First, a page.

Off The Wire
Papua New Guinea treasurer calls for more benefits from LNG, mining projects
Treasurer Sam Basil said the country also needs better forecasts from Exxon and Total on the expected income flow from a $13 billion plan to double the country's liquefied natural gas (LNG) exports. Basil was appointed earlier this month by Prime Minister James Marape, who led a revolt against former prime minister Peter O'Neill in May.
France's Total is leading the Papua LNG project, which will develop the Elk-Antelope gas fields to feed two new LNG production units to be sited at the PNG LNG plant, run by Exxon.
At the same time, Exxon and its partners plan to add a third new unit at PNG LNG, which will partly be fed by another new field, P'nyang. Total recently reached an agreement with the government setting terms for its Papua LNG project, while Exxon is in the process of negotiating a separate agreement with the government for P'nyang. Treasurer Basil said the projects should all be treated as one, rather than "under the cloak of separate joint ventures".
"I am putting each of the project partners in all of these projects on notice that the concerns of our people must be addressed through dialogue and negotiations with the state and that we expect all parties to contribute to a fair and equitable outcome," he said.
Exxon's original $19 billion PNG LNG project is the biggest foreign investment in the country and crucial to the economy, but the plant has been a disappointing contributor since it started exporting LNG in 2014.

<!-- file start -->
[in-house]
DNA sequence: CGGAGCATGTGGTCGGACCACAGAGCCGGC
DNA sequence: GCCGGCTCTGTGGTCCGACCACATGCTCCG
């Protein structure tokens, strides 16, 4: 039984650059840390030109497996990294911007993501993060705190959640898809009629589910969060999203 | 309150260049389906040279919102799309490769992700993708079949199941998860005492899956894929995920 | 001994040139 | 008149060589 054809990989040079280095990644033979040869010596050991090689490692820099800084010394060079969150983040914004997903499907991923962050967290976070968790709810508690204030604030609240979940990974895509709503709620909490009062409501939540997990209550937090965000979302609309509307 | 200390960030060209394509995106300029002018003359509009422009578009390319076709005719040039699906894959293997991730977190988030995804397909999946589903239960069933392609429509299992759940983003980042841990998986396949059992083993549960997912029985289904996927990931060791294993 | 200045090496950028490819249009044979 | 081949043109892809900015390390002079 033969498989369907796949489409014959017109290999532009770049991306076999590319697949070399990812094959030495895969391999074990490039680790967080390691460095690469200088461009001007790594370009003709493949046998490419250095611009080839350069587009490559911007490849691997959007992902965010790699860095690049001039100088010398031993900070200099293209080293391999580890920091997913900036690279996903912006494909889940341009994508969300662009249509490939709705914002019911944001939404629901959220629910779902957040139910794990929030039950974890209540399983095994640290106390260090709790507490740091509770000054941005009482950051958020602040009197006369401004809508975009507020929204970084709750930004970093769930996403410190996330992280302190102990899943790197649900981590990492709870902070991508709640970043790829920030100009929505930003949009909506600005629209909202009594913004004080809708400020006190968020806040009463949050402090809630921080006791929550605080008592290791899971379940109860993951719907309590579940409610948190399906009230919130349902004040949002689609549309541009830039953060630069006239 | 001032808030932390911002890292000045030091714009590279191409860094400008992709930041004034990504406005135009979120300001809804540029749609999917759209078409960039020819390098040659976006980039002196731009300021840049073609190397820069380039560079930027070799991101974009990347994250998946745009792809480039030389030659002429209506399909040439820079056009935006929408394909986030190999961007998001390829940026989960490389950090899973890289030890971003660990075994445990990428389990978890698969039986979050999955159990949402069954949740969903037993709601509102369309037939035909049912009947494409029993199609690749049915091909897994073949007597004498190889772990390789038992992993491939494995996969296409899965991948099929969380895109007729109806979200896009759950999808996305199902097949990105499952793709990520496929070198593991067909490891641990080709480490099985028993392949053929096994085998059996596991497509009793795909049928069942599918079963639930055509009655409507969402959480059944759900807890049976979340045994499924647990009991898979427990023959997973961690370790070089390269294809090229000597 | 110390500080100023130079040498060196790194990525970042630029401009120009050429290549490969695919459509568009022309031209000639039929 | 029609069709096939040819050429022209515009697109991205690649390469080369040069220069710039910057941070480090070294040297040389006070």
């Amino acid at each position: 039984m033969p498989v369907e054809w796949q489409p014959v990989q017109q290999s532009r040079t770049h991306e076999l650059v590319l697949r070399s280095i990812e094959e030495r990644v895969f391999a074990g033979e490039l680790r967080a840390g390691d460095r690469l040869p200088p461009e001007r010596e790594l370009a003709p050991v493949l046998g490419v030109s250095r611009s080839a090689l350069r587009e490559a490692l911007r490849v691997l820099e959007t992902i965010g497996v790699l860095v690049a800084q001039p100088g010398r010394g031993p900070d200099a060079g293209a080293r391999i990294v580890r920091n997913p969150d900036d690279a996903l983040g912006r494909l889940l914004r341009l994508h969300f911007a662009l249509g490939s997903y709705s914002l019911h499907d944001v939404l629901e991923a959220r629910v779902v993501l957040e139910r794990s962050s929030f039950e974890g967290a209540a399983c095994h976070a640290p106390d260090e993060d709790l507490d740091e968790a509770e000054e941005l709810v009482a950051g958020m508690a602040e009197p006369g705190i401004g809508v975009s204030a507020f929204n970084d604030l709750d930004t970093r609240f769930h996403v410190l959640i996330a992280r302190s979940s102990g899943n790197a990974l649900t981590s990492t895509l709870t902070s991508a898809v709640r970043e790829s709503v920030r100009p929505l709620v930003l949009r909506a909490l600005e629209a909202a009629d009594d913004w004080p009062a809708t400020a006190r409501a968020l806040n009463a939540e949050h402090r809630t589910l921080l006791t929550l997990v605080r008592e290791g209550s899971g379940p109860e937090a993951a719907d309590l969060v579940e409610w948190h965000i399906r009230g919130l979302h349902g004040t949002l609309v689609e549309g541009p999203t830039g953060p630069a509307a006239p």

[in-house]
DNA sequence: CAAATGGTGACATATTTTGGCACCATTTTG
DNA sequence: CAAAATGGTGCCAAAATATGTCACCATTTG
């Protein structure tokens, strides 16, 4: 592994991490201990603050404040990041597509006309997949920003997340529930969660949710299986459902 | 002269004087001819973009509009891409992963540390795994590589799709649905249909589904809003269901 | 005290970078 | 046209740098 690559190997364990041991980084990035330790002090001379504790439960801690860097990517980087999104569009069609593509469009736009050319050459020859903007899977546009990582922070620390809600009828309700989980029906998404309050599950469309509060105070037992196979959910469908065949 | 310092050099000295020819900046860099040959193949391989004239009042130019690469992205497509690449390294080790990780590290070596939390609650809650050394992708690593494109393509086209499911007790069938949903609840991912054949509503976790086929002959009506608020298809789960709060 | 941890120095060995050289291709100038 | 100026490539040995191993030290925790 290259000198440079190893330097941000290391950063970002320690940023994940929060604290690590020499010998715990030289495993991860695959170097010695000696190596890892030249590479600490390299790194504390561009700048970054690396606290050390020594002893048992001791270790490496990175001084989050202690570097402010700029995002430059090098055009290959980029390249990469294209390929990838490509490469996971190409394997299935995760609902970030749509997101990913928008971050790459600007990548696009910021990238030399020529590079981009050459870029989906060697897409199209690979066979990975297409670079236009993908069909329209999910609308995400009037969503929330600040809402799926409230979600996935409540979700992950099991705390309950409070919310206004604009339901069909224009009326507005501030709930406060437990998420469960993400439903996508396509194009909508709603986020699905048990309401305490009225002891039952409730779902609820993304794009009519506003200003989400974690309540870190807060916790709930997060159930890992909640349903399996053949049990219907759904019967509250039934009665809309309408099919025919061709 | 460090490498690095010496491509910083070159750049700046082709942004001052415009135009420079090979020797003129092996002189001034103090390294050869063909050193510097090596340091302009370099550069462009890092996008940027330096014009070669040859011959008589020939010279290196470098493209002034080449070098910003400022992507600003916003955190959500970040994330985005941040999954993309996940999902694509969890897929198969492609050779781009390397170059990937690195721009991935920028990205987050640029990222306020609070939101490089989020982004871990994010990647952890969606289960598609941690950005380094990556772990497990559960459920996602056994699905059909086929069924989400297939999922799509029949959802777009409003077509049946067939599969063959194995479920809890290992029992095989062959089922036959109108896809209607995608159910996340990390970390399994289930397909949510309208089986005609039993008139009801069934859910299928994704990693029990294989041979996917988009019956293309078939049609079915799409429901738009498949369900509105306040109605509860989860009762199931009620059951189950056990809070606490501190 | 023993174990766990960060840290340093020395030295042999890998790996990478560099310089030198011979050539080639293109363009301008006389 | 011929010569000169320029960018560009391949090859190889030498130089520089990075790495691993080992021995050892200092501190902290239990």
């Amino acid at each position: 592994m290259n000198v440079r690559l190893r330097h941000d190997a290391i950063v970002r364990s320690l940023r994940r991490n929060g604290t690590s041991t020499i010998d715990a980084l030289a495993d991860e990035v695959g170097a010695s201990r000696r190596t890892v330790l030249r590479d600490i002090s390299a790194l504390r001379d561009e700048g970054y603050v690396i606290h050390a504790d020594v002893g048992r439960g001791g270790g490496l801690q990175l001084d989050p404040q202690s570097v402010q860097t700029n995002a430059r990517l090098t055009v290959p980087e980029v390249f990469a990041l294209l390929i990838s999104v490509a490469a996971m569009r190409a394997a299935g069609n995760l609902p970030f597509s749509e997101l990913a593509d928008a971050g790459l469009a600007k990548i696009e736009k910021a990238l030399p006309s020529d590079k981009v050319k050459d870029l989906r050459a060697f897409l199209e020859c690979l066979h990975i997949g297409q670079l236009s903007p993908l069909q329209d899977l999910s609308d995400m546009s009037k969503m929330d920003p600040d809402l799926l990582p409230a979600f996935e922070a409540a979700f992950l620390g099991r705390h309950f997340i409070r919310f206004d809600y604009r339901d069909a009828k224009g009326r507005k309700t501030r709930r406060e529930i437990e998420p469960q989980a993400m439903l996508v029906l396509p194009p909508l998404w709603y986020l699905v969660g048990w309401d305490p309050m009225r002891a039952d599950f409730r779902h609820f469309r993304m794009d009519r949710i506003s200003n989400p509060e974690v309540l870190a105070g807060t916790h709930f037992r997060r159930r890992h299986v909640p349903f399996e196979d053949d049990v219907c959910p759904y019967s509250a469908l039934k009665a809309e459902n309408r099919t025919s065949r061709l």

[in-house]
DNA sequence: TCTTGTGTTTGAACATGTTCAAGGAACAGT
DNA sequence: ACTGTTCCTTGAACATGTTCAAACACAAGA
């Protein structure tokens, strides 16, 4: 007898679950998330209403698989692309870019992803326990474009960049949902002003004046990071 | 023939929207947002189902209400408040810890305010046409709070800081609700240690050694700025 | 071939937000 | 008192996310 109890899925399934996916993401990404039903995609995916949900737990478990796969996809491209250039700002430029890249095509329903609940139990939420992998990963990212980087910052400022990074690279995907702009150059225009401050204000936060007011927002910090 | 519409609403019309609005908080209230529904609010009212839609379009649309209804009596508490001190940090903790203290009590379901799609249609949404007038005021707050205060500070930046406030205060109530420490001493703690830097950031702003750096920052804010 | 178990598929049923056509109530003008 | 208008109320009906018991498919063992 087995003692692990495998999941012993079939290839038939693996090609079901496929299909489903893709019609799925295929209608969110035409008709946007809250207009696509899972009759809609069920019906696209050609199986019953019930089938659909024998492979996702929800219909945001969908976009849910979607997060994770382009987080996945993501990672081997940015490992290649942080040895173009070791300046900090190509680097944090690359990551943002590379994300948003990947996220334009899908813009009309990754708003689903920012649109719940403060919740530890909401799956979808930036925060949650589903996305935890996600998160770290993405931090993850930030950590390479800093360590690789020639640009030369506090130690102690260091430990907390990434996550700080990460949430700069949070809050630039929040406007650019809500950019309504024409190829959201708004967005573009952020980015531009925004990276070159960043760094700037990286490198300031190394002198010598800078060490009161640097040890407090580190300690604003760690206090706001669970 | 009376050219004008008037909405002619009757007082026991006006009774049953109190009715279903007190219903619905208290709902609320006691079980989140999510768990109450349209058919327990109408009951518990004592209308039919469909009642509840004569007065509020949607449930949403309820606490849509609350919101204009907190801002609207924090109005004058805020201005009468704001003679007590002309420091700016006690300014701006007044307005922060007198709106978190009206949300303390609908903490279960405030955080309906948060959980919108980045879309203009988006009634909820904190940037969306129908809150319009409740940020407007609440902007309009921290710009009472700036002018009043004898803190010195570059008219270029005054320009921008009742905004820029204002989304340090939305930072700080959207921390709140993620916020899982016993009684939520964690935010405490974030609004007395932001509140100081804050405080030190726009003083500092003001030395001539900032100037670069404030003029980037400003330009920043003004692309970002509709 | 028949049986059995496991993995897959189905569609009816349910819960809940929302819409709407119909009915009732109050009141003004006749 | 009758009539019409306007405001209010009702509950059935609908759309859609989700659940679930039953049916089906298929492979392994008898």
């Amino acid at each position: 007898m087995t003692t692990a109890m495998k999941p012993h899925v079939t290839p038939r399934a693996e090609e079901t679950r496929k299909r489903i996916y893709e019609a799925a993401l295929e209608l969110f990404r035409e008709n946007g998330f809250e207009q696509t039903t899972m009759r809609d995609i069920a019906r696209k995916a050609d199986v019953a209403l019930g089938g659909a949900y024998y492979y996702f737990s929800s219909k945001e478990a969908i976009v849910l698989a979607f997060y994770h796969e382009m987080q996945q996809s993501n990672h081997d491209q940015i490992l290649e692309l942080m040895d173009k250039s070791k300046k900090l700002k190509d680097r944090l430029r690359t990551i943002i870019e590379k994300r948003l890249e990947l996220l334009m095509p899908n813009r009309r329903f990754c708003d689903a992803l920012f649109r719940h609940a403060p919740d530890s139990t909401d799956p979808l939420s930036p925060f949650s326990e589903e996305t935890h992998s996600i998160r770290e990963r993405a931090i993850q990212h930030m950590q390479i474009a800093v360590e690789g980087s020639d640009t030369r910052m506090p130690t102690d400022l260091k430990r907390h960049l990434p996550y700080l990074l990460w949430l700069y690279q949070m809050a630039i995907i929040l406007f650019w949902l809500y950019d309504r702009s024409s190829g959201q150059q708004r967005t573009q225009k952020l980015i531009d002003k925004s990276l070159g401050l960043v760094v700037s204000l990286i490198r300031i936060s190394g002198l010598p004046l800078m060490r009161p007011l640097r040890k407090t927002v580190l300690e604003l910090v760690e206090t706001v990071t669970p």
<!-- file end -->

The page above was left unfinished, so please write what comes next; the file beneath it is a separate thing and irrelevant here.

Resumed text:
Last year's earthquake which forced a shutdown of PNG LNG dented the government's take from the project more than Exxon had expected it would. The 2019 budget had assumed that oil and gas sector revenue would fall by 9.4 pct from 2018, but it actually fell by 16.4 percent, Basil said.
He plans to ask the Treasury and Exxon to come up with new detailed forecasts of future cash flows from the project to the national and provincial governments and local landowners.
He also said the government would put on hold talks with the owners of the Wafi Golpu gold project, Newcrest and South Africa's Harmony Gold , until the state negotiating team has talked to the Morobe provincial government about its aspirations for the project.
"Our future prosperity depends on delivering these projects and delivering them well. But we must now find a way to ensure that these major resource project agreements capture enough value to the state and to our people," he said.
Exxon and Total were not immediately available to comment.
Newcrest had no immediate comment.
(Reporting by Sonali Paul; Editing by Tom Hogue)